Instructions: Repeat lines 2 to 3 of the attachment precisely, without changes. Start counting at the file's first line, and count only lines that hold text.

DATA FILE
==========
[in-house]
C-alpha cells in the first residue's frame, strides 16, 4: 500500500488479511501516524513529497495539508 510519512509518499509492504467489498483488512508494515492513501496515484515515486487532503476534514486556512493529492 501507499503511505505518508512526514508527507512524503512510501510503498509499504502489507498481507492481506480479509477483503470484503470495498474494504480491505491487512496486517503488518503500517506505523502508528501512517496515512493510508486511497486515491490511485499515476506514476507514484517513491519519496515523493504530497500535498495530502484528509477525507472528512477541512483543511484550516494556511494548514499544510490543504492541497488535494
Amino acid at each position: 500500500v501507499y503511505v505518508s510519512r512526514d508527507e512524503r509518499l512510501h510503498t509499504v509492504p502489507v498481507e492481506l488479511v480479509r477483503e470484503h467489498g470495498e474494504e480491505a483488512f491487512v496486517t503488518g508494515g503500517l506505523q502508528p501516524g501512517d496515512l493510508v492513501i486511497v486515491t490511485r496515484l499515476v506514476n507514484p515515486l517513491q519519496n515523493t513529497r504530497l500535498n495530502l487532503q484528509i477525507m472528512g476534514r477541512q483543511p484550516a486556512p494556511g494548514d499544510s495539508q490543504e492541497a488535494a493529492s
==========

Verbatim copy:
C-alpha cells in the first residue's frame, strides 16, 4: 500500500488479511501516524513529497495539508 510519512509518499509492504467489498483488512508494515492513501496515484515515486487532503476534514486556512493529492 501507499503511505505518508512526514508527507512524503512510501510503498509499504502489507498481507492481506480479509477483503470484503470495498474494504480491505491487512496486517503488518503500517506505523502508528501512517496515512493510508486511497486515491490511485499515476506514476507514484517513491519519496515523493504530497500535498495530502484528509477525507472528512477541512483543511484550516494556511494548514499544510490543504492541497488535494
Amino acid at each position: 500500500v501507499y503511505v505518508s510519512r512526514d508527507e512524503r509518499l512510501h510503498t509499504v509492504p502489507v498481507e492481506l488479511v480479509r477483503e470484503h467489498g470495498e474494504e480491505a483488512f491487512v496486517t503488518g508494515g503500517l506505523q502508528p501516524g501512517d496515512l493510508v492513501i486511497v486515491t490511485r496515484l499515476v506514476n507514484p515515486l517513491q519519496n515523493t513529497r504530497l500535498n495530502l487532503q484528509i477525507m472528512g476534514r477541512q483543511p484550516a486556512p494556511g494548514d499544510s495539508q490543504e492541497a488535494a493529492s